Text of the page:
It was a hobby project to send a balloon into the stratosphere: its flight took 3,5 hours and it reached an altitude of 24 km – not much more than the subsequent search for the landing point after its return to the ground. The most important part, therefore, is its design and construction, which took – using only free time, “after hours” – about 2 months. The project was implemented thanks to Sii Passion Sponsorship Program grant.
The balloon’ construction
The construction of the balloon consisted of:
- the balloon,
- landing parachute,
- Air station inside the payload,
- and Ground station.
The payload, constructed according to the original idea, just before the start looked like this:
The Air station
1800mAh 3S Li-Poly battery was used to power the Air station. An additional 1850 Samsung battery was used to power an action camera to ensure its long working time. Because of the low temperature at the high altitudes, Thermopaxx chemical warmers were used to heat the batteries. A foam container with a wall thickness of 2.5 cm was used as an enclosure. The total weight of the payload was about 650 g.
The Air station includes an internal temperature and pressure sensor (BMP280) and an external temperature sensor (DS18B20) connected by I2C and 1-Wire interfaces to the main controller (ESP32). Position of the balloon received from GPS module (NEO-6M) via UART interface. It is not recommended to use the NEO-6M module without reconfiguration, because with the default settings it loses position at high altitudes, ATGM336H is highly recommended instead. Telemetry was delivered in two ways:
- By RTTY transmission to HabHub high altitude balloons tracking system at 437.600MHz. During the launch, about 5 HabHub stations received the signal and send the data to tracker.habhub.org website. Ra-01 SX1278 module is used for this purpose.
- By LoRa transmission to the ground station at 434.125MHz. The ground station displays the current position, temperature, and altitude and saves historical data to internal memory. 433T30D (SX1278 + MCU and amplifier) module is used for LoRa transmission.
The Ground station
The Ground station is based on TTGO T-Display RP2040 board, programmed with embedded Python and powered by a single 18650 Li-pol battery. The Ground station’s LoRa receiver module (433T30D) is based on an SX1278 chip and communicates with the controller by UART.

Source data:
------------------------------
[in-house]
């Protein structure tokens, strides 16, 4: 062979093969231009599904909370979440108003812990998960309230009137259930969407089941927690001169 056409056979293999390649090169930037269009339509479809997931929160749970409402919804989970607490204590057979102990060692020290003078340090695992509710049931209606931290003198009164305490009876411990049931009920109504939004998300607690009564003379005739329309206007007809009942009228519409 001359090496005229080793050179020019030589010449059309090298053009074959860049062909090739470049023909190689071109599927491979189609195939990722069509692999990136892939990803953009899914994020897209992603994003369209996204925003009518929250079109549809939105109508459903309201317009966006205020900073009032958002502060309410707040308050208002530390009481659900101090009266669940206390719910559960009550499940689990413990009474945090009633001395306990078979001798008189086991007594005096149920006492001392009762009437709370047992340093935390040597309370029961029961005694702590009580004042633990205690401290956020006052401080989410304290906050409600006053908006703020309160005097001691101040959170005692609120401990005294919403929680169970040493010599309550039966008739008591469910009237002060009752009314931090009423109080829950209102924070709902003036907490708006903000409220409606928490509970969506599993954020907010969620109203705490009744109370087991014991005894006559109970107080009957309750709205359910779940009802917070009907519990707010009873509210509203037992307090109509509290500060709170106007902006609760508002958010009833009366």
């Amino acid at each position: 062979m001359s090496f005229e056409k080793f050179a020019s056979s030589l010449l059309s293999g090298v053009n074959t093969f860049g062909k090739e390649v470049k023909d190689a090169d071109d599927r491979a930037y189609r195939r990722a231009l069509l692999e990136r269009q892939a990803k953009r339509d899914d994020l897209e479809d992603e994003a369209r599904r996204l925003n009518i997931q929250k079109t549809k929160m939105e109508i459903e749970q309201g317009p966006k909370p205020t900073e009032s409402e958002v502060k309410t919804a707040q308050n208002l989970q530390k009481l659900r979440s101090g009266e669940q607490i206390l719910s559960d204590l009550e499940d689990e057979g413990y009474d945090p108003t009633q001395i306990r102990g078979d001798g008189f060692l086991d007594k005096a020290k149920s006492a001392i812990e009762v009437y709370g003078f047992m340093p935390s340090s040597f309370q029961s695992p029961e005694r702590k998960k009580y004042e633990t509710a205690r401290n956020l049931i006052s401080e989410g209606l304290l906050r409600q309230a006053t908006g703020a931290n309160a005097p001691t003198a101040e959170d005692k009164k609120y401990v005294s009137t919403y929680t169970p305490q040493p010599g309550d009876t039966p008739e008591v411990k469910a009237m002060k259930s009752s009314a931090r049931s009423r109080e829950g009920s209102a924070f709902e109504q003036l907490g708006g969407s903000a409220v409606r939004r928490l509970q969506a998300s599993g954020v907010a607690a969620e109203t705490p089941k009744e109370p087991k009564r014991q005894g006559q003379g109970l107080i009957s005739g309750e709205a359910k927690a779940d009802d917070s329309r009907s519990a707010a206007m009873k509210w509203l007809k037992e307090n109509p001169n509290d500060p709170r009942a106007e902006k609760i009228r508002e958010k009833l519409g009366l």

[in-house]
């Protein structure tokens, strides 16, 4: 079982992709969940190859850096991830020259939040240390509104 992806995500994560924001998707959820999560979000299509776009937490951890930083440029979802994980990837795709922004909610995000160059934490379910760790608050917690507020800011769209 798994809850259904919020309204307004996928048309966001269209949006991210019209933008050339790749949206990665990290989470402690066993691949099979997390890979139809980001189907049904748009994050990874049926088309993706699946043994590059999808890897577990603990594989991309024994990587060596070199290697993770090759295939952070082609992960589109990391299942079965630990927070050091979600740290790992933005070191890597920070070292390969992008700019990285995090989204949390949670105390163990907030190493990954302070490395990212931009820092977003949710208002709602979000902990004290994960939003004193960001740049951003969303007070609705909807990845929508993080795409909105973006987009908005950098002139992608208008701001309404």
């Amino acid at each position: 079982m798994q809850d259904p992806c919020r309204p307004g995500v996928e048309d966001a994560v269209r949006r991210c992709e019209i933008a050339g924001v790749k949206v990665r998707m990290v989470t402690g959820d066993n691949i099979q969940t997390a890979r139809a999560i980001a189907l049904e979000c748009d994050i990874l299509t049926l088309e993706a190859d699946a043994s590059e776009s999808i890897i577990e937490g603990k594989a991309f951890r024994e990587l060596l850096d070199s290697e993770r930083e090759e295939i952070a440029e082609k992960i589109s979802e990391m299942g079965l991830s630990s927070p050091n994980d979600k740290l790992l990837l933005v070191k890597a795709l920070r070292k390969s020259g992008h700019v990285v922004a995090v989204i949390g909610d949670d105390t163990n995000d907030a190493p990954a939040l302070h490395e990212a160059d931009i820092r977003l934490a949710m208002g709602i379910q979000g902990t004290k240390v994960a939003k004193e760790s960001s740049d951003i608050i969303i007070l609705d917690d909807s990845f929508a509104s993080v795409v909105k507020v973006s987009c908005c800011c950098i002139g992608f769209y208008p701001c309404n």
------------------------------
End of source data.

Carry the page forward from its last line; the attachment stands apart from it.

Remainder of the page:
Initially, it was planned to add a GSM module to the ground station, but GSM created some interferences with RP2040 that caused its reset. The front panel of the station was taken from Thingiverse and the main body with the battery bay was created in FreeCAD (sources and models are in Case folder on GitHub repo).
All received packets are saved to FlyLog.txt file for future processing.
During the flight
Signals from the Air station were received in two ways:
- by the Ground station
- and HabHub network.
The Ground station was saving each received packet into internal memory (Fly log). More technical details about the Ground and Air stations may be found in their subfolders (air station folder has the same name as the project). Thanks to the logging we can see how the temperature was changing outside and inside the payload during the flight:
Also, we can see the pressure change:
The payload was found at a distance of 104 km from the starting point:
It was a very interesting project that combined different technologies. It could have been more elaborate: we could add more sensors and GSM connected to the cloud from the Ground station, but we ran out of time.
That is why we are planning “Sii to the sky 2″ project – we would like it not to be one big balloon, but a few smaller ones. We want balloons powered by photovoltaics and flown all over Europe!
Below you will find a recording of the flight:
More information about the project can be found on my GitHub:
If you are interested in Passion Sponsorship Program, check out the article about Aleksander: Sii Balloon conquered the stratosphere!